From its base in St. John’s Church on Princes Street, Just Festival has, for fifteen years, been championing social justice, diversity and equality with a packed programme of events each August. The Festival now also has a second home – Central Hall in Tollcross, most recently the venue for Young Fathers‘ hometown extravaganza. The extensive programme includes music, comedy, dance, talks and workshops by artists and performers from around the world.
After Freedom will be one of the showpiece musicals in the new space of Central Hall, a blend of tribal and urban dance and music from South Africa. On the evidence of their performance at the launch event, it will be phenomenal.
Monica Salvi offers a very different musical style in her show, Mad Women In My Attic. Her powerful voice shook the church to its rafters on launch night as she performed snippets from this cabaret celebration of the mentally unstable.
There’s theatre too, including a triplet of provocative plays about the Holocaust by Red Card Theatre. Breeze Productions examine prejudice against the gypsy and traveller communities in Building Bridges, a topic which is something of a theme at this year’s Just. Meanwhile, Resilience is an interactive theatre piece focussing on the economic hardship of our times.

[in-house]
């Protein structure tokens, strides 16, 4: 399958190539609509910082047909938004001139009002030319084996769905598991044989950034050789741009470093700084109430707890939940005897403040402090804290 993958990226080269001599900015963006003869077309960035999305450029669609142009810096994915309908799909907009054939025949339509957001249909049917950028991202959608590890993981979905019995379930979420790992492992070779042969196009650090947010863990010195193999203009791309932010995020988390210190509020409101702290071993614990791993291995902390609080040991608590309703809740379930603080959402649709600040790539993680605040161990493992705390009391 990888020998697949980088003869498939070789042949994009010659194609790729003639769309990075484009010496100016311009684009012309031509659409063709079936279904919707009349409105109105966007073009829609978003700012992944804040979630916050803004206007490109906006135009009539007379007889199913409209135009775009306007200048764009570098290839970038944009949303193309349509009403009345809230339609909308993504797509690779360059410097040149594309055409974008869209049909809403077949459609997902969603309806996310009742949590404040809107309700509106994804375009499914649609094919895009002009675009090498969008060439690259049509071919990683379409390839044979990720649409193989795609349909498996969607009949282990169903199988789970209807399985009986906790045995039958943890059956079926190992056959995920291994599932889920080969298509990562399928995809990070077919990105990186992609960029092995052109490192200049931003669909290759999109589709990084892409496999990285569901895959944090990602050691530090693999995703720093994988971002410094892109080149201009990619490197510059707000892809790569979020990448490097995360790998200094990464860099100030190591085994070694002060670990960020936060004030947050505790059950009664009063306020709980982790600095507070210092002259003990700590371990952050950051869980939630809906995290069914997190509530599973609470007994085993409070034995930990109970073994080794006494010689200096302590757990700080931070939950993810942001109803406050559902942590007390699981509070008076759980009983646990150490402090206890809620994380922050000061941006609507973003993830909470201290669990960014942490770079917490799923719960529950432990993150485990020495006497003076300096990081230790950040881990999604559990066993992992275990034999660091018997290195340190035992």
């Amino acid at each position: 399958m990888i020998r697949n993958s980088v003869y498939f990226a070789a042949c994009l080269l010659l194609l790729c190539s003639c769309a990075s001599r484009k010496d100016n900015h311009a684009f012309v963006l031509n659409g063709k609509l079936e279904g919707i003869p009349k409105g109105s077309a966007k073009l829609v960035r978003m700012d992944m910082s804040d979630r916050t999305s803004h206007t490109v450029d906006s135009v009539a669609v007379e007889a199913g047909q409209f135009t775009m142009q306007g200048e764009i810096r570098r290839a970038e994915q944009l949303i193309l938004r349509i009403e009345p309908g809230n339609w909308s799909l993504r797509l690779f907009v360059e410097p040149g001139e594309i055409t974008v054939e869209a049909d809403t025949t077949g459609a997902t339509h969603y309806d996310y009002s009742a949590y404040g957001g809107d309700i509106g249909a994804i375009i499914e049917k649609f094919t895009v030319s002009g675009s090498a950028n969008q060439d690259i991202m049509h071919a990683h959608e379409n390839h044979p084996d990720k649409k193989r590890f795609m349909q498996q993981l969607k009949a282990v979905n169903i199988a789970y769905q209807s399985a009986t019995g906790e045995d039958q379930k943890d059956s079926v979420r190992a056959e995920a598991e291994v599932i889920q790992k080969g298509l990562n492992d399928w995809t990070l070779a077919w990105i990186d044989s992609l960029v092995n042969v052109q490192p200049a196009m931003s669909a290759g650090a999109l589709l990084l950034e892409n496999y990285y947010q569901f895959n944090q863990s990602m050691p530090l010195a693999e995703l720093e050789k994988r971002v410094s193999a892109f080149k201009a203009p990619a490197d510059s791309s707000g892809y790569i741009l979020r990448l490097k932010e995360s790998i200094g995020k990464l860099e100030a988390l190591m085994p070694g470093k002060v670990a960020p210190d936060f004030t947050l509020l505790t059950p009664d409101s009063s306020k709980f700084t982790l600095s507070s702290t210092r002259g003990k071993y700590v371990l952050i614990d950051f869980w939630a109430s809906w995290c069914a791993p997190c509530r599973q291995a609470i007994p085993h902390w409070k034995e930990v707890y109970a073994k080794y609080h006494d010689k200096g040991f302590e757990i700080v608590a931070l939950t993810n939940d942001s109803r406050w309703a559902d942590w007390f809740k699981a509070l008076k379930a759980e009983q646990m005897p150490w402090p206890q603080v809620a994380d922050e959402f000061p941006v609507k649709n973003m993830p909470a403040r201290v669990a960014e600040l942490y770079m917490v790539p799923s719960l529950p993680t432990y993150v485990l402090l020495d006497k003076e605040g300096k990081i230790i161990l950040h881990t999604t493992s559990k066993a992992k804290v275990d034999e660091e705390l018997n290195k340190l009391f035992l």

The Just Conversations series each weekday at 6pm gives audiences a chance to hear pre-eminent thinkers on topics such as equality and human rights, modern day slavery and childhood abuse. There are also four end-of-life experts, including former BMJ editor Richard Smith (brother of comedian Arthur), in the Monday afternoon Death on the Fringe lectures.
If you fancy trying your hand at anything from African dance to a Japanese tea ceremony, Just’s Workshops may have what you are looking for, and for the kids there’s puppetry, storytelling and yoga among other things.
We’ll be at Just Festival throughout August as their media partner, so keep an eye out for interviews, reviews and more.